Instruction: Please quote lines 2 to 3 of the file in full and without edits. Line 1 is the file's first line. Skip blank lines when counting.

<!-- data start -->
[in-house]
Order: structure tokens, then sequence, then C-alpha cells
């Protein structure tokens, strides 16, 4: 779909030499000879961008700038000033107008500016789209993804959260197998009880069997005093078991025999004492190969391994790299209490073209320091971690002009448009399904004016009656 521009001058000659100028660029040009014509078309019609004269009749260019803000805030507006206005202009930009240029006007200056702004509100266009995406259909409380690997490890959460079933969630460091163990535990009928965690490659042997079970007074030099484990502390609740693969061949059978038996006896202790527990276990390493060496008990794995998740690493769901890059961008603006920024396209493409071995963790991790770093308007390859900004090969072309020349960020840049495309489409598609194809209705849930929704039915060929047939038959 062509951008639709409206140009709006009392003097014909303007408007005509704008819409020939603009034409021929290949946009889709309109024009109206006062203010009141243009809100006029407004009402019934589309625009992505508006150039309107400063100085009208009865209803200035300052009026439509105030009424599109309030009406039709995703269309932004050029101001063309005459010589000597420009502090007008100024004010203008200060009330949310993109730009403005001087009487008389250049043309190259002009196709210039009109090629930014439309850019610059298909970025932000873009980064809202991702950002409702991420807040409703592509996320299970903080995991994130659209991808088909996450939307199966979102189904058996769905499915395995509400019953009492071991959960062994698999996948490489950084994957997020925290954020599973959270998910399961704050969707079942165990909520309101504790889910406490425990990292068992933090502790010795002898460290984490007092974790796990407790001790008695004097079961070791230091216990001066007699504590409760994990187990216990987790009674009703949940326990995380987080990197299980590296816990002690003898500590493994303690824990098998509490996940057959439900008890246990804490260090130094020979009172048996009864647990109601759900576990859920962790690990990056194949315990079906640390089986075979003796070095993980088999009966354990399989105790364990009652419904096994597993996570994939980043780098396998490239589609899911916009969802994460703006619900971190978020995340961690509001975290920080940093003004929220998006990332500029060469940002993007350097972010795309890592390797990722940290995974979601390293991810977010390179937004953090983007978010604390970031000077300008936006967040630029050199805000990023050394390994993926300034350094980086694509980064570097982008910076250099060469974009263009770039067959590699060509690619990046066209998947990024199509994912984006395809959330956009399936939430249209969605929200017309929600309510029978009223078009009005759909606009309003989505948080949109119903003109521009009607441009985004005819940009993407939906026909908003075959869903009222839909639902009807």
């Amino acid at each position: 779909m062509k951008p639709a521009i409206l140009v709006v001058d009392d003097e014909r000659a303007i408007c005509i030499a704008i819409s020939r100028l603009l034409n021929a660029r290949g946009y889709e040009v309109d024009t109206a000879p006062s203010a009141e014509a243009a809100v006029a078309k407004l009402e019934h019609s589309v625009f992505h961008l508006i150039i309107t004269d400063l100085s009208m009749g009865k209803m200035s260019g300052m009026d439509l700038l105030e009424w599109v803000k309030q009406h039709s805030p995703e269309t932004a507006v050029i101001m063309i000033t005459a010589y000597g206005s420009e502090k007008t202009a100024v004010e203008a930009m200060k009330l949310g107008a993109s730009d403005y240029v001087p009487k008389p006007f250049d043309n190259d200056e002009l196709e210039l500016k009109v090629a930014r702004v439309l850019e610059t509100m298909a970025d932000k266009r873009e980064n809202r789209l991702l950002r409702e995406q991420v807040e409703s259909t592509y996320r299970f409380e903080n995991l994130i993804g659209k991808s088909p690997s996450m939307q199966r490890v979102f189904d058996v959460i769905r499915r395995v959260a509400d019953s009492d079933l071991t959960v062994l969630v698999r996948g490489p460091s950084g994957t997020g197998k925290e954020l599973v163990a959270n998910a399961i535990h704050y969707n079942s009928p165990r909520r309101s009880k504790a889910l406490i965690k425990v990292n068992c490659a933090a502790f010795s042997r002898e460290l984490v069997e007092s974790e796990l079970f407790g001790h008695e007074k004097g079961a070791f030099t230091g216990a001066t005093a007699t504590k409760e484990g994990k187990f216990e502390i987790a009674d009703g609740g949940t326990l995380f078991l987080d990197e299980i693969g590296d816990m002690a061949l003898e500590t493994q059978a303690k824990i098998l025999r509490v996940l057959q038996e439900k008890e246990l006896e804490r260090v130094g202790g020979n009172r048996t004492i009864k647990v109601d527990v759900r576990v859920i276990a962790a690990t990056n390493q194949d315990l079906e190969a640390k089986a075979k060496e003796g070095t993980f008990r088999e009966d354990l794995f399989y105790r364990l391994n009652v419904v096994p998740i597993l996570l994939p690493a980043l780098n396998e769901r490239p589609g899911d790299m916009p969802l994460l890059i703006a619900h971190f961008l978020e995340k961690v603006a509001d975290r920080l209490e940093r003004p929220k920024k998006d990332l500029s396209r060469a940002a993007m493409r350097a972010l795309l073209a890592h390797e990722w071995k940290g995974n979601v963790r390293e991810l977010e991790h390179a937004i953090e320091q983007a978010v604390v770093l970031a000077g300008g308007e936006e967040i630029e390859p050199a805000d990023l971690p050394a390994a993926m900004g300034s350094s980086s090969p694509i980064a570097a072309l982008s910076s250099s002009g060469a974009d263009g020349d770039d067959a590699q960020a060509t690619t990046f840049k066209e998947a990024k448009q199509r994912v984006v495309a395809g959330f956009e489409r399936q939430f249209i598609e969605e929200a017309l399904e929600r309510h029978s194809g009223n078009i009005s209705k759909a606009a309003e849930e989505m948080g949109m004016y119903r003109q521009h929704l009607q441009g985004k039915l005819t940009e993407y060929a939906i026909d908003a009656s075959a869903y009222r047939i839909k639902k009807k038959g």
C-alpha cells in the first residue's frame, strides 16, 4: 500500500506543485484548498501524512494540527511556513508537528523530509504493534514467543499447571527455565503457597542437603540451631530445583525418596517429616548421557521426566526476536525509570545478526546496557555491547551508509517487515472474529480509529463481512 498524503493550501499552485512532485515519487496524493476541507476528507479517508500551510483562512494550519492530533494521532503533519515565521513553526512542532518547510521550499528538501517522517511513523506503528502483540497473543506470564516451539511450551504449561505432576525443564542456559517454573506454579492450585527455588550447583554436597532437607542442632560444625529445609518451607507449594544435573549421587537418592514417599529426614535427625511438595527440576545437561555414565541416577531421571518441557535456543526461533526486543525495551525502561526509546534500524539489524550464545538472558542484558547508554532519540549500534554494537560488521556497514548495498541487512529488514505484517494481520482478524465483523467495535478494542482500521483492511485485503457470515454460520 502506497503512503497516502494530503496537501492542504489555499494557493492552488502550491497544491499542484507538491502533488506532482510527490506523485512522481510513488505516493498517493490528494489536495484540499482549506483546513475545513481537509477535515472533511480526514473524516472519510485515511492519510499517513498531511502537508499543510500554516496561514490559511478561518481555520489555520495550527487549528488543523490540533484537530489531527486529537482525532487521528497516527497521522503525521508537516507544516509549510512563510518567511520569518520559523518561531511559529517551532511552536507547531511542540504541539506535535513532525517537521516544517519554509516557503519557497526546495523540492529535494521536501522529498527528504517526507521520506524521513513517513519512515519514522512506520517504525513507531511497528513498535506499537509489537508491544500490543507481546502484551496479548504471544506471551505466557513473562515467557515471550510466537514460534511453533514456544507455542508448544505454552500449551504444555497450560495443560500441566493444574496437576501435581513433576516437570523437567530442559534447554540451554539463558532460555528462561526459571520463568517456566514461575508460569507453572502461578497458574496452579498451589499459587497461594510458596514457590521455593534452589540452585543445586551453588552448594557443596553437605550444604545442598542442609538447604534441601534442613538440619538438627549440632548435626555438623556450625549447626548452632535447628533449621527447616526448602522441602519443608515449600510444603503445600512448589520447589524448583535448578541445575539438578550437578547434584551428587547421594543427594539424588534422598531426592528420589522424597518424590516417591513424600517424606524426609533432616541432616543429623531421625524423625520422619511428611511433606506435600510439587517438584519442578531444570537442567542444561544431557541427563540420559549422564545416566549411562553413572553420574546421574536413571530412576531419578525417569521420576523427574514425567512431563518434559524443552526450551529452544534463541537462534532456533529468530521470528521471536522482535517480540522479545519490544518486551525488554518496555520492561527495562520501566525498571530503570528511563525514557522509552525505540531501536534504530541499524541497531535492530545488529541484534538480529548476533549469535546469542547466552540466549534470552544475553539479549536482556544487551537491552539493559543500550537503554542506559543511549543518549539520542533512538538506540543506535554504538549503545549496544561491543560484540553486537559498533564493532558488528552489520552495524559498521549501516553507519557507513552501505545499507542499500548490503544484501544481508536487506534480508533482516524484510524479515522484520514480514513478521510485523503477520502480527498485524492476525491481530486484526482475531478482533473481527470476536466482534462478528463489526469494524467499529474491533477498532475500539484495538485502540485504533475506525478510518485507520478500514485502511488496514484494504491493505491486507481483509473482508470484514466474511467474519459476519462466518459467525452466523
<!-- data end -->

Order: structure tokens, then sequence, then C-alpha cells
């Protein structure tokens, strides 16, 4: 779909030499000879961008700038000033107008500016789209993804959260197998009880069997005093078991025999004492190969391994790299209490073209320091971690002009448009399904004016009656 521009001058000659100028660029040009014509078309019609004269009749260019803000805030507006206005202009930009240029006007200056702004509100266009995406259909409380690997490890959460079933969630460091163990535990009928965690490659042997079970007074030099484990502390609740693969061949059978038996006896202790527990276990390493060496008990794995998740690493769901890059961008603006920024396209493409071995963790991790770093308007390859900004090969072309020349960020840049495309489409598609194809209705849930929704039915060929047939038959 062509951008639709409206140009709006009392003097014909303007408007005509704008819409020939603009034409021929290949946009889709309109024009109206006062203010009141243009809100006029407004009402019934589309625009992505508006150039309107400063100085009208009865209803200035300052009026439509105030009424599109309030009406039709995703269309932004050029101001063309005459010589000597420009502090007008100024004010203008200060009330949310993109730009403005001087009487008389250049043309190259002009196709210039009109090629930014439309850019610059298909970025932000873009980064809202991702950002409702991420807040409703592509996320299970903080995991994130659209991808088909996450939307199966979102189904058996769905499915395995509400019953009492071991959960062994698999996948490489950084994957997020925290954020599973959270998910399961704050969707079942165990909520309101504790889910406490425990990292068992933090502790010795002898460290984490007092974790796990407790001790008695004097079961070791230091216990001066007699504590409760994990187990216990987790009674009703949940326990995380987080990197299980590296816990002690003898500590493994303690824990098998509490996940057959439900008890246990804490260090130094020979009172048996009864647990109601759900576990859920962790690990990056194949315990079906640390089986075979003796070095993980088999009966354990399989105790364990009652419904096994597993996570994939980043780098396998490239589609899911916009969802994460703006619900971190978020995340961690509001975290920080940093003004929220998006990332500029060469940002993007350097972010795309890592390797990722940290995974979601390293991810977010390179937004953090983007978010604390970031000077300008936006967040630029050199805000990023050394390994993926300034350094980086694509980064570097982008910076250099060469974009263009770039067959590699060509690619990046066209998947990024199509994912984006395809959330956009399936939430249209969605929200017309929600309510029978009223078009009005759909606009309003989505948080949109119903003109521009009607441009985004005819940009993407939906026909908003075959869903009222839909639902009807």